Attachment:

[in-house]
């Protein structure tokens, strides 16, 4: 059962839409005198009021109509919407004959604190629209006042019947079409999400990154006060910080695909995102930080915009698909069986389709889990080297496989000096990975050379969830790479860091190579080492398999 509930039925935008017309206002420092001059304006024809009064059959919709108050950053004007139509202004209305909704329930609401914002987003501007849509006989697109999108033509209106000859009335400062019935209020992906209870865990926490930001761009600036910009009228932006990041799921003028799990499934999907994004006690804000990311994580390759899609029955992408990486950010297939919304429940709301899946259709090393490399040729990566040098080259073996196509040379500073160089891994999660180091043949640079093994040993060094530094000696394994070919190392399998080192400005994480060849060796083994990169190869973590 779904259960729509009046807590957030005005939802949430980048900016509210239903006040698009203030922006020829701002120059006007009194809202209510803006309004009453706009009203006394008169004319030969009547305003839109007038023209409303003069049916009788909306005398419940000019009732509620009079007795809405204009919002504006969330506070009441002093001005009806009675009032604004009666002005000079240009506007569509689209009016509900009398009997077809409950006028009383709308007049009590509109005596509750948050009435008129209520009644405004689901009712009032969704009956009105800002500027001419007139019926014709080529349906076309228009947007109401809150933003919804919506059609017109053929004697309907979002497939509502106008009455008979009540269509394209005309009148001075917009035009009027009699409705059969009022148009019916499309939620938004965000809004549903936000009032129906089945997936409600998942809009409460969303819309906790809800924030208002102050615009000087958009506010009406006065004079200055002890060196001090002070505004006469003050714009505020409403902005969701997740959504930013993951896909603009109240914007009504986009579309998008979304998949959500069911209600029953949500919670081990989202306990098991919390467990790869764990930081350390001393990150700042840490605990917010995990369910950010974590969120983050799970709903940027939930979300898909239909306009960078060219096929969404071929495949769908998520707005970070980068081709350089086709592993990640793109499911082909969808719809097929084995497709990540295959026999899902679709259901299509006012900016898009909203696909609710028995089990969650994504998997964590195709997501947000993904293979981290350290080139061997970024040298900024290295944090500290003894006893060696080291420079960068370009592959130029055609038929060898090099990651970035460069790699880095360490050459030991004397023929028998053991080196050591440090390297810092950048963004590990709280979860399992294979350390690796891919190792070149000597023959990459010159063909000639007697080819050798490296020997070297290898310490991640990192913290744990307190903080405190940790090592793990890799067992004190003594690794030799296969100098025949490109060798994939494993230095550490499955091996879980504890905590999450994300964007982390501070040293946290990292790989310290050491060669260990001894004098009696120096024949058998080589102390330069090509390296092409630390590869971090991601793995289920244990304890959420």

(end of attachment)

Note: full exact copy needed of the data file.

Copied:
[in-house]
């Protein structure tokens, strides 16, 4: 059962839409005198009021109509919407004959604190629209006042019947079409999400990154006060910080695909995102930080915009698909069986389709889990080297496989000096990975050379969830790479860091190579080492398999 509930039925935008017309206002420092001059304006024809009064059959919709108050950053004007139509202004209305909704329930609401914002987003501007849509006989697109999108033509209106000859009335400062019935209020992906209870865990926490930001761009600036910009009228932006990041799921003028799990499934999907994004006690804000990311994580390759899609029955992408990486950010297939919304429940709301899946259709090393490399040729990566040098080259073996196509040379500073160089891994999660180091043949640079093994040993060094530094000696394994070919190392399998080192400005994480060849060796083994990169190869973590 779904259960729509009046807590957030005005939802949430980048900016509210239903006040698009203030922006020829701002120059006007009194809202209510803006309004009453706009009203006394008169004319030969009547305003839109007038023209409303003069049916009788909306005398419940000019009732509620009079007795809405204009919002504006969330506070009441002093001005009806009675009032604004009666002005000079240009506007569509689209009016509900009398009997077809409950006028009383709308007049009590509109005596509750948050009435008129209520009644405004689901009712009032969704009956009105800002500027001419007139019926014709080529349906076309228009947007109401809150933003919804919506059609017109053929004697309907979002497939509502106008009455008979009540269509394209005309009148001075917009035009009027009699409705059969009022148009019916499309939620938004965000809004549903936000009032129906089945997936409600998942809009409460969303819309906790809800924030208002102050615009000087958009506010009406006065004079200055002890060196001090002070505004006469003050714009505020409403902005969701997740959504930013993951896909603009109240914007009504986009579309998008979304998949959500069911209600029953949500919670081990989202306990098991919390467990790869764990930081350390001393990150700042840490605990917010995990369910950010974590969120983050799970709903940027939930979300898909239909306009960078060219096929969404071929495949769908998520707005970070980068081709350089086709592993990640793109499911082909969808719809097929084995497709990540295959026999899902679709259901299509006012900016898009909203696909609710028995089990969650994504998997964590195709997501947000993904293979981290350290080139061997970024040298900024290295944090500290003894006893060696080291420079960068370009592959130029055609038929060898090099990651970035460069790699880095360490050459030991004397023929028998053991080196050591440090390297810092950048963004590990709280979860399992294979350390690796891919190792070149000597023959990459010159063909000639007697080819050798490296020997070297290898310490991640990192913290744990307190903080405190940790090592793990890799067992004190003594690794030799296969100098025949490109060798994939494993230095550490499955091996879980504890905590999450994300964007982390501070040293946290990292790989310290050491060669260990001894004098009696120096024949058998080589102390330069090509390296092409630390590869971090991601793995289920244990304890959420």